Click on Photo to go to the Canning Tomatoes 101 by Patrick Barton video for the full canning process.
Here we are canning 50 pounds of NON-GMO Beef Steak tomatoes from Georgia. Canning tomatoes, especially a large amount of tomatoes, is one of the best ways to keep and store freshly picked garden tomatoes. Canned tomatoes will stay fresh for several years and are especially good for home made chili.
When preparing the tomatoes, wash, core, and blanch the tomatoes. Blanching means to dip the tomatoes in boiling water for approximately 30 seconds. What blanching does is makes the skin of the tomato come right off.
After blanching, place the tomatoes in an ice bath. After the ice bath, peel the skin off the tomatoes. The skins of the tomatoes will mostly come right off very easily.
This is what I do. This is a little tricky at first and may take many tries and some experimentation to get it perfect. It took me many tries to perfect it.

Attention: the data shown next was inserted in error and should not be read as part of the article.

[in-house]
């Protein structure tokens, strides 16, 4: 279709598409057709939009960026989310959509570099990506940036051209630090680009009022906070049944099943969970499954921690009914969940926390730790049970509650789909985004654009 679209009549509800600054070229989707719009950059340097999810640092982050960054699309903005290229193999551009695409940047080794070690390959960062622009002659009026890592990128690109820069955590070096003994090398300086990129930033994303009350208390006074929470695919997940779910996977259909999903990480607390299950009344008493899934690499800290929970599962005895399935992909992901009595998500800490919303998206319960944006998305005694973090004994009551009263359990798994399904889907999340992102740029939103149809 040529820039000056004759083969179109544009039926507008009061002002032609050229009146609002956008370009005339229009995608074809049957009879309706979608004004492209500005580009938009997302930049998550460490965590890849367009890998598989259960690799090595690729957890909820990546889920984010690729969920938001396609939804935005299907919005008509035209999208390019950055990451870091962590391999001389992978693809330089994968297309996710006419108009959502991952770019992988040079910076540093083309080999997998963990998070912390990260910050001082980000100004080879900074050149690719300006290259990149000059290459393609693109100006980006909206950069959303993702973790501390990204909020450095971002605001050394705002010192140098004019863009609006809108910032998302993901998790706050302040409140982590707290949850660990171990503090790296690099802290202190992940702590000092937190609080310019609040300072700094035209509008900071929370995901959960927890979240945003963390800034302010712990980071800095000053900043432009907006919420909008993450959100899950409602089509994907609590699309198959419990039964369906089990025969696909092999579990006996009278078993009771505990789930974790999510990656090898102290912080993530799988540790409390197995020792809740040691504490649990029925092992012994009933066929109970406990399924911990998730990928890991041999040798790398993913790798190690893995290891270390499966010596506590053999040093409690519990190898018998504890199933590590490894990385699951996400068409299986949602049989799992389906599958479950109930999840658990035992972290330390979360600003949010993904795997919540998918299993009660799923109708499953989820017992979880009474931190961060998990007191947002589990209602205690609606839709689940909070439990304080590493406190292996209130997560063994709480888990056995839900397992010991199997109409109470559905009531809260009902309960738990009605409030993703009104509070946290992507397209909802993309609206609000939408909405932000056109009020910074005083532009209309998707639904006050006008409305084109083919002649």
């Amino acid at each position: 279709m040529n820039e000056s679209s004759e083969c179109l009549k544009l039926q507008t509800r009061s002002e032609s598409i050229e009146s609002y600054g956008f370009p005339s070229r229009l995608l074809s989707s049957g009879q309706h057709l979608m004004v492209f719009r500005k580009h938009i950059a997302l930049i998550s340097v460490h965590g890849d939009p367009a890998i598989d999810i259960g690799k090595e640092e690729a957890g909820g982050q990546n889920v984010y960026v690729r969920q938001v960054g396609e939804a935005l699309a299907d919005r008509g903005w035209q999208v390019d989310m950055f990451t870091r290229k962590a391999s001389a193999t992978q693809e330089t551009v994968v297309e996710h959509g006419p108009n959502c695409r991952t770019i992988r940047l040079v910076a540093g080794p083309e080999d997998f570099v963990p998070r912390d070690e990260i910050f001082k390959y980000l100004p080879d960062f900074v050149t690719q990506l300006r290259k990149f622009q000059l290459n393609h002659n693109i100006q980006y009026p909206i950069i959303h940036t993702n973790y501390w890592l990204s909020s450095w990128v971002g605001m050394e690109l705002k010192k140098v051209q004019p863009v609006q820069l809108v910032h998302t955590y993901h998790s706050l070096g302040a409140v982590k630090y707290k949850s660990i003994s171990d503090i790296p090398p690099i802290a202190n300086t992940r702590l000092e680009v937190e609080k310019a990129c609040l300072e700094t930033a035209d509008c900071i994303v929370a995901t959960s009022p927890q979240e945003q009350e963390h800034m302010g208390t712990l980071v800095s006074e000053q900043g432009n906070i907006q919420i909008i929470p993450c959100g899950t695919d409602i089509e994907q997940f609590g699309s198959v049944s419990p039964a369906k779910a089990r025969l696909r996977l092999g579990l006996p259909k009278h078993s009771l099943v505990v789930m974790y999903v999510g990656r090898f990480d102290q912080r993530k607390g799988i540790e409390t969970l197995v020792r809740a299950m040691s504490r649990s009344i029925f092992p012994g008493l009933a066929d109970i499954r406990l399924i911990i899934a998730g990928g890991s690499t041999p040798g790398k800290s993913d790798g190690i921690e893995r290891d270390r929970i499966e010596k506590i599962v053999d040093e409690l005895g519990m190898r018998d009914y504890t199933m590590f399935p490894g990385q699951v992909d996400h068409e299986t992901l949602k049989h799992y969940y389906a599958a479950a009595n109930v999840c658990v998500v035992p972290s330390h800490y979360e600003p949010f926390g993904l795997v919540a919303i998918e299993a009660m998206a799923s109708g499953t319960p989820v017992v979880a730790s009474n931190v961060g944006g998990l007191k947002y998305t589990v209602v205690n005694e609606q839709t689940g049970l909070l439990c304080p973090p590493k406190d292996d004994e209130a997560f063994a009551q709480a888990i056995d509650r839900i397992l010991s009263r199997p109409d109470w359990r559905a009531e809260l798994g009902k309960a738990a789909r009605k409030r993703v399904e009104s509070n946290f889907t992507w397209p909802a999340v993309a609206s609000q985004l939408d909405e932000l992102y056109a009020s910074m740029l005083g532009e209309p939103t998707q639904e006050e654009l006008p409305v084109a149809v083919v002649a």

First, (lightly) spray a frying pan with cooking spray (optional). (I use Spartan brand extra virgin olive oil or coconut oil because there is no fat of any kind, calories, cholesterol, or sodium. They’re the healthiest I have found so far). Place the meat (Steak, pork steak, pork chops, etc) in the frying pan and turn it on high heat. Pour 8oz of water into the pan. Season the meat as you like and place a lid over the pan. (I use a large silver frying pan with a blue glass lid that is fairly tight to hold the heat and steam inside). Let it “boil” for about 3 to 5 minutes. (Honestly, I am not sure about the exact timing, because I have never timed it. I would just look at the meat and turn it over when it looks ready. I don’t know how else to put it into words). Remove the lid, flip the meat over, and replace the lid, for another 3 to 5 minutes. After this time remove the lid for good. (With the lid, the water evaporated but was quickly replaced right back to where it started from). Now without the lid the water will boil out. (Pay close attention to this… you don’t want to burn the future gravy this will make). After a few minutes the liquid, will start to thicken up. At this time, turn the heat down to medium. Take a flat steel or plastic spatula and press down on the meat. Let all the water evaporate and yes this will turn the bottom of your pan brown (but try not to burn it). (You may want to turn the heat up a little here). Flip the meat over a couple times to brown both sides of the meat like you normally would. Once the meat is to your liking, remove it and place it on a plate. Continue reading →